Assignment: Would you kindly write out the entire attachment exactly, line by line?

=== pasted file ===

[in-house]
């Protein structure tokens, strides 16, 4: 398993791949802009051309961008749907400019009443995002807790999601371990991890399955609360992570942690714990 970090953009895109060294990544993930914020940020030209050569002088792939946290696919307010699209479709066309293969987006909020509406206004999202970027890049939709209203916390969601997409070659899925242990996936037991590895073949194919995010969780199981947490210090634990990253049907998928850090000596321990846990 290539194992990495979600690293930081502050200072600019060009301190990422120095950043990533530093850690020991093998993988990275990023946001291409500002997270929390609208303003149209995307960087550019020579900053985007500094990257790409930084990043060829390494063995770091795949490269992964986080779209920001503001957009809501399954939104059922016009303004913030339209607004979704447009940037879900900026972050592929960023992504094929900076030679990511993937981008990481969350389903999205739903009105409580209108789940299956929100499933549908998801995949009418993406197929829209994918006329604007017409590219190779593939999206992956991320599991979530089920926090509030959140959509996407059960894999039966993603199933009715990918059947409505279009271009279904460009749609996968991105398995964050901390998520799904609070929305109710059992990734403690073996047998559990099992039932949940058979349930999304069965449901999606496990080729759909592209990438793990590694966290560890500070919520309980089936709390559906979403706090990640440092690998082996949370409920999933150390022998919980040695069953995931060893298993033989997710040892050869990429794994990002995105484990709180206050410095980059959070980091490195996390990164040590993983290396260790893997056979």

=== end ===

[in-house]
């Protein structure tokens, strides 16, 4: 398993791949802009051309961008749907400019009443995002807790999601371990991890399955609360992570942690714990 970090953009895109060294990544993930914020940020030209050569002088792939946290696919307010699209479709066309293969987006909020509406206004999202970027890049939709209203916390969601997409070659899925242990996936037991590895073949194919995010969780199981947490210090634990990253049907998928850090000596321990846990 290539194992990495979600690293930081502050200072600019060009301190990422120095950043990533530093850690020991093998993988990275990023946001291409500002997270929390609208303003149209995307960087550019020579900053985007500094990257790409930084990043060829390494063995770091795949490269992964986080779209920001503001957009809501399954939104059922016009303004913030339209607004979704447009940037879900900026972050592929960023992504094929900076030679990511993937981008990481969350389903999205739903009105409580209108789940299956929100499933549908998801995949009418993406197929829209994918006329604007017409590219190779593939999206992956991320599991979530089920926090509030959140959509996407059960894999039966993603199933009715990918059947409505279009271009279904460009749609996968991105398995964050901390998520799904609070929305109710059992990734403690073996047998559990099992039932949940058979349930999304069965449901999606496990080729759909592209990438793990590694966290560890500070919520309980089936709390559906979403706090990640440092690998082996949370409920999933150390022998919980040695069953995931060893298993033989997710040892050869990429794994990002995105484990709180206050410095980059959070980091490195996390990164040590993983290396260790893997056979």